Scrapbooking with hyperactive children is a challenging task. Don’t blame the kid; learn the best way to retain the attention of a hyperactive child while scrapbooking. You will find toys that help hyperactive children stay focused on tasks by giving sensory input in a less intrusive manner. Scrapbooking can just have the same effect.
The idea of scrapbooking started in the United Kingdom. The 19th-century invention managed to stick around despite being threatened by the emergence of the internet (a slicker means of string memories) and the economic decline that rocked the scrapbook industry. Conventional scrapbooking has its roots in hobbyism but nowadays it is also a recommended activity for kids with ADHD.
According to Randall and Phoenix, the scrapbook interview method helps children with ADHD narrate their stories better in PA sessions. In its early days, the need to preserve family history spiked the demand for scrapbooks.
Below are the things to watch out for when scrapbooking with your hyperactive child:

Safety First

Tools such as scissors, glue, and a journaling pen can be harmful to your child. It also depends on the age of the child. Children above 10 years can be trusted with these tools, but you need to monitor them.

Not Your Album

See this scrapbooking practice as an experiment and not the real thing. You cannot trust that your child won’t mess up the whole thing on his/her first shot at it, hence it is necessary you get a separate album and other essentials.

No Pressure

Practice makes perfect. Do not be frustrated if they don’t get it. Be patient with them. The basic idea of this practice is to have fun while scrapbooking and learn on the job. Celebrate the little effort they have contributed.

How to Scrapbook With Your Hyperactive Child

Before starting, it is essential you walk them through the process so they can have a full picture of what you intend to do. You can also show them already-made scrapbooks for reference sake. The materials and tools you will need for scrapbooking are acid-free glue, cardstocks, scissors, a journaling pen, a scrapbook album, acid-free papers (with or without patterns), and embellishments.

Come Up With a Theme

A theme is a subject that defines the pictorial content of the album. It can be general or specific; however specific albums are capable of taking you through certain memories in an amazing way. Examples of themes include weddings, son’s graduation albums, or wedding anniversaries. You can also take a hint from the materials and pictures you currently possess. Take new pictures and brainstorm the theme together. They will be more attentive to the whole process if the theme is their original idea.

Let the Chronology Tell the Story

The arrangement of the scrapbook pages can tell a story of growth, resilience, real-life struggles, and all the things you don’t want to forget. Choose the story you want to tell with your kid and come up with an artistic arrangement.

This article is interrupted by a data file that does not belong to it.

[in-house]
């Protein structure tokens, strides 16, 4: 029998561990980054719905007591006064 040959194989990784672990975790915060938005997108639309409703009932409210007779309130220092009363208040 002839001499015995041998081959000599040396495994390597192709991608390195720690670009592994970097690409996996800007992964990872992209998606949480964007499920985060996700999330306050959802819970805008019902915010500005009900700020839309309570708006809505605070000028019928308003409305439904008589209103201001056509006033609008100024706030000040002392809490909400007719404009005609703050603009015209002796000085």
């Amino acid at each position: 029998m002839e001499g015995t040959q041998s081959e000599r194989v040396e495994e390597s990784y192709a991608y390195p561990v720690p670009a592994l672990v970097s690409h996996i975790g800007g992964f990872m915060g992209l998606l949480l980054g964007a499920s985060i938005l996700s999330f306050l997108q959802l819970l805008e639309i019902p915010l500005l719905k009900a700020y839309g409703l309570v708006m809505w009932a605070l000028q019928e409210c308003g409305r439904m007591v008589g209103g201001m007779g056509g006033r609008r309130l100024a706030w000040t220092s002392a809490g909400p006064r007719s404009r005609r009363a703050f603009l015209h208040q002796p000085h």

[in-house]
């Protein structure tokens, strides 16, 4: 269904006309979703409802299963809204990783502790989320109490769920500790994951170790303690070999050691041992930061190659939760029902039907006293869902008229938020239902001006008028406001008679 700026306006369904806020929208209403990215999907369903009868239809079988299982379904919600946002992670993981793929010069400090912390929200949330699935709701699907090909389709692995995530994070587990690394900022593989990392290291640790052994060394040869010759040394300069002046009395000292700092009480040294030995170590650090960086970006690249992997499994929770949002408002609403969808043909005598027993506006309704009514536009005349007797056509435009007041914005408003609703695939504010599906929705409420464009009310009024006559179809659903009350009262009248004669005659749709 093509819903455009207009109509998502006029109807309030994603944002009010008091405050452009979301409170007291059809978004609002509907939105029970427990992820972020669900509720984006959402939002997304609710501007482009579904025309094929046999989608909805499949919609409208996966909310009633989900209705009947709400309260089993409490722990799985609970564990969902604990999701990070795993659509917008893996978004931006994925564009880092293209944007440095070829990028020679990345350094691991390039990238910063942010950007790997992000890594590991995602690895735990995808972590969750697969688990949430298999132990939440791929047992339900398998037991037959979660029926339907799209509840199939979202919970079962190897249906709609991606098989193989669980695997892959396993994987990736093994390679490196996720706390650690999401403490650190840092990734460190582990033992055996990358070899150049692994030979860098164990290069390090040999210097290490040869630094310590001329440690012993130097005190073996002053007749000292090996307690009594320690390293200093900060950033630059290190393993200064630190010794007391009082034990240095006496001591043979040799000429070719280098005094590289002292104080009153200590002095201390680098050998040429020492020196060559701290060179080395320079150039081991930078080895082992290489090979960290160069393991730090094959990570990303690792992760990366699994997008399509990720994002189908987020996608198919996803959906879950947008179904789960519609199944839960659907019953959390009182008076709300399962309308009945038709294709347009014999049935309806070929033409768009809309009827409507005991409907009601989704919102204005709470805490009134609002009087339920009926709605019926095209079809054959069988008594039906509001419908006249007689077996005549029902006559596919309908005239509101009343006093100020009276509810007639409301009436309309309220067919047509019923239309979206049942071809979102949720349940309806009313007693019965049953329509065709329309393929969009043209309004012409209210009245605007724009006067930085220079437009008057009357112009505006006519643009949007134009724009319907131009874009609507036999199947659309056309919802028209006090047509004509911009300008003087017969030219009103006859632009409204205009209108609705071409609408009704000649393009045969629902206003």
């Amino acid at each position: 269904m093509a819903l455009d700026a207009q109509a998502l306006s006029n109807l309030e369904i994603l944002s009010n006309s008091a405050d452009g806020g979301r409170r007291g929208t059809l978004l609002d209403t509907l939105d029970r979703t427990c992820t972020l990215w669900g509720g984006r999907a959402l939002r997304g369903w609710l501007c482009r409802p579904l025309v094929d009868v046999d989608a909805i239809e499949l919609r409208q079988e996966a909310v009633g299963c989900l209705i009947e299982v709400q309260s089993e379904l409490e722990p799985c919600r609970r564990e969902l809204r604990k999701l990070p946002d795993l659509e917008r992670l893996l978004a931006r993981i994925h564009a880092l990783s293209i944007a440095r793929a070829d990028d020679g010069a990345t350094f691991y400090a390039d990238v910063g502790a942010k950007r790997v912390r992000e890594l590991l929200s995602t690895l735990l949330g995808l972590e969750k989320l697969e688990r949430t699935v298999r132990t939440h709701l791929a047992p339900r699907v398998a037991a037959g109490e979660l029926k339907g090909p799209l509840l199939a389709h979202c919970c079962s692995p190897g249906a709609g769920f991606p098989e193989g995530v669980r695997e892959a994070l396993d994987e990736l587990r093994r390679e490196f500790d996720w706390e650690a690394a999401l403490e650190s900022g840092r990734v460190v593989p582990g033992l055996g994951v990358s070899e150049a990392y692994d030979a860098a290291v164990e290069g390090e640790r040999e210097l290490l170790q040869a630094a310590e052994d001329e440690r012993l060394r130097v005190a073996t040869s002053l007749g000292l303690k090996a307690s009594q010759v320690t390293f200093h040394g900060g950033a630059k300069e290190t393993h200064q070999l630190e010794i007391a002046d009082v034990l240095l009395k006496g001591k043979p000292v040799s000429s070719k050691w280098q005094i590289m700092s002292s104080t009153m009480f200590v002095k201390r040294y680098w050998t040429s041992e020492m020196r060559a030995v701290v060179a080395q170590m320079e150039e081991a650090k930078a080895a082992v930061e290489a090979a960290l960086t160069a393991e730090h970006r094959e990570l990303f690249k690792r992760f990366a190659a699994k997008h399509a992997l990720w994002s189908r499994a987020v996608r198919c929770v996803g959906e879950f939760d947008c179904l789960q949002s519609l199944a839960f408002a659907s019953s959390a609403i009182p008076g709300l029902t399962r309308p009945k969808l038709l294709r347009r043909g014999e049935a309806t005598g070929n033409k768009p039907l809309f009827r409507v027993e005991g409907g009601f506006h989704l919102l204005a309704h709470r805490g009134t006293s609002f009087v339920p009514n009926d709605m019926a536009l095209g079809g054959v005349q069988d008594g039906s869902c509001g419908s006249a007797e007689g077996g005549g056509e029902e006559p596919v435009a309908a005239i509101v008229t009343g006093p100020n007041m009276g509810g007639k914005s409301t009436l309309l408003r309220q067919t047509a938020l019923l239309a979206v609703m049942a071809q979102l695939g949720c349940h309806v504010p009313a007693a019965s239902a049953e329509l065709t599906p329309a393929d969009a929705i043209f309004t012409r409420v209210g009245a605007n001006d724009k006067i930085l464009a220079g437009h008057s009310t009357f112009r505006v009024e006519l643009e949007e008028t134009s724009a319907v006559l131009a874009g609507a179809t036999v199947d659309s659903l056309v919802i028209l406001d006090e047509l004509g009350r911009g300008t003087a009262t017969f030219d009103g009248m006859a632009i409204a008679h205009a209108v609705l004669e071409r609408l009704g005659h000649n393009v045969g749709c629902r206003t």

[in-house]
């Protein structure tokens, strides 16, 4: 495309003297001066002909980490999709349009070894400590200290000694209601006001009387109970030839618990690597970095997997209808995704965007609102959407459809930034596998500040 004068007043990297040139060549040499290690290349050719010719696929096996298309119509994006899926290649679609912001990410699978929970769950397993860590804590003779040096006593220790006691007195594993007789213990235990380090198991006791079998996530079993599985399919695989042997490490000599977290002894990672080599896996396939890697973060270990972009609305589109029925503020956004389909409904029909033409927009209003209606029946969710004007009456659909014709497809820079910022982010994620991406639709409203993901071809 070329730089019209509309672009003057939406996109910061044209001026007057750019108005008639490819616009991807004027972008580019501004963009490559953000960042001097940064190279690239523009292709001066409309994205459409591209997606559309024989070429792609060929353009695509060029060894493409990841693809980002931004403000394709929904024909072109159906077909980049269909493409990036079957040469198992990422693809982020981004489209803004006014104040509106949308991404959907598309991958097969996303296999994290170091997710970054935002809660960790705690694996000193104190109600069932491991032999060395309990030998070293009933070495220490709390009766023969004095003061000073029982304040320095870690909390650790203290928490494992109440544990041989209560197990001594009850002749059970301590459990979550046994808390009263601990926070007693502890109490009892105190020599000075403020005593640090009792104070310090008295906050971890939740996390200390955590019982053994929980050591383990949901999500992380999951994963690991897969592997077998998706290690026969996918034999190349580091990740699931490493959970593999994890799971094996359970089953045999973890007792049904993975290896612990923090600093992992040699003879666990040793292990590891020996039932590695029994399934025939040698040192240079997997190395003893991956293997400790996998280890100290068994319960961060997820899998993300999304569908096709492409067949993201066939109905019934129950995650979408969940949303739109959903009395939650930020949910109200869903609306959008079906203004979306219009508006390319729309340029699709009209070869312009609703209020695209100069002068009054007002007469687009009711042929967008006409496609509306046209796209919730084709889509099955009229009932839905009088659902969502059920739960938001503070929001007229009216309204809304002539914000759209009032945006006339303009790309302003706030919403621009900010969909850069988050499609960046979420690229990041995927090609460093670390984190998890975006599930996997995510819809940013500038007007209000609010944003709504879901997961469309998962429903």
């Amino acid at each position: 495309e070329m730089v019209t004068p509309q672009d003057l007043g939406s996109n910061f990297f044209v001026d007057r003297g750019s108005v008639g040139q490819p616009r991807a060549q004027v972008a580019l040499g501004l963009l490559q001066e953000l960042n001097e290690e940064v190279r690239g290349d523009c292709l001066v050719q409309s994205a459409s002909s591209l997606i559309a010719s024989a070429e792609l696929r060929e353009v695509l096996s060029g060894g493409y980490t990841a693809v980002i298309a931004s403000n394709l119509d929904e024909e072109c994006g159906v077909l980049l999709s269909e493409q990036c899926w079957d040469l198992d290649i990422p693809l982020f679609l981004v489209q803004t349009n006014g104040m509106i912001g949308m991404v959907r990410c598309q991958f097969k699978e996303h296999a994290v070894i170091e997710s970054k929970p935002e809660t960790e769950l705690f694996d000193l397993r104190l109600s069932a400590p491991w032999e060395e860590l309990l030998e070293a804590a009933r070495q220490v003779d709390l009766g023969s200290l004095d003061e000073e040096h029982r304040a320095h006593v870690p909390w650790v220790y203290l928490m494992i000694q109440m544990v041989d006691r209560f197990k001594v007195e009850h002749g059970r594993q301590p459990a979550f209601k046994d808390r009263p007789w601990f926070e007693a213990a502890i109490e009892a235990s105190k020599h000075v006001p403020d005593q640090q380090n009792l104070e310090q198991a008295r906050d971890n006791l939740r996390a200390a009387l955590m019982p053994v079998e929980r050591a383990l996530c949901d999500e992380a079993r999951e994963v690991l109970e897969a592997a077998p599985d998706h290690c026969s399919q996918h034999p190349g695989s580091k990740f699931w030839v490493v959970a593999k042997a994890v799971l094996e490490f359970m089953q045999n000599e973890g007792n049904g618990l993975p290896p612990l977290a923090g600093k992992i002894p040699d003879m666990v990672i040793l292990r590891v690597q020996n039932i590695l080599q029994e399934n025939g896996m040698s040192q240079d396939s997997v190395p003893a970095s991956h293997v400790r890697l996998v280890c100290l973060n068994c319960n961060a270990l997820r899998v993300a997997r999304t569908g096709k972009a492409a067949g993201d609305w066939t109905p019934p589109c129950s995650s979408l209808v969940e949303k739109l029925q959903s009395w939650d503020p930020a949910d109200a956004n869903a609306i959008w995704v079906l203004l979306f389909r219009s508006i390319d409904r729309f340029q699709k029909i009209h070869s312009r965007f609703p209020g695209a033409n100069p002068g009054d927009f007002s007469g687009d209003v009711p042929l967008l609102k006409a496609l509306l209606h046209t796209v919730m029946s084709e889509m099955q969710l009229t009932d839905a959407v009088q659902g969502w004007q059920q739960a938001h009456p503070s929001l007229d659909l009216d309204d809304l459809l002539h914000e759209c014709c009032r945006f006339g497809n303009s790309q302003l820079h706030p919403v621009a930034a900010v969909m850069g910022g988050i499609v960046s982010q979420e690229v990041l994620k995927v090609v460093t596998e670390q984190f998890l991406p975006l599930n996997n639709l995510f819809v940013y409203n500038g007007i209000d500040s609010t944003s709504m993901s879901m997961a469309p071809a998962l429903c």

Select the Photos and Embellishments You Intend to Use

After taking the pictures, or removing photos from old albums, let your kid select the pictures and embellishments he/she would like to feature on the album. The photos anchor the memory but the embellishments help tell the story in a colorful manner.

Create a Layout for Each Page

The layout will determine how the page elements such as photos and embellishments would be placed on each page. Canva users will be familiar with this concept. The layout is dependent on the theme. You can try out several arrangement styles and choose the one that appeals to your child’s instinct. Creating a layout beforehand will save you from running out of space for journaling and also, saves your time.

Crop, Mat, and Attach Your Pictures

Before introducing your selected pictures to their new homes, you should crop and mat your pictures, if needed. A paper trimmer or scissors would do. Matting is optional. When you are done cropping and matting your photos, attach them to each page with the aid of acid-free glue. And ensure you introduce each page with a unique title. You may volunteer to crop the pictures alone, so as to prevent them from harming themselves or you can hold their hands while trimming the photos.

Let Your Words Anchor Your Memories

The act of adding emotional statements, lyrics, dates, quotes, letters, and captions to a scrapbook is called journaling. It is essential you go through this process with your child.

Add Embellishments

Embellishments are the extra decorative items you add to a scrapbook with the sole purpose of enhancing your album. Don’t add too many embellishments, as the photos are meant to be the main objects in the album.

Keep Your Scrapbook Layout in an Album

This is when you totally hand the mantle over to your child. Let them keep the scrapbook pages in the album.

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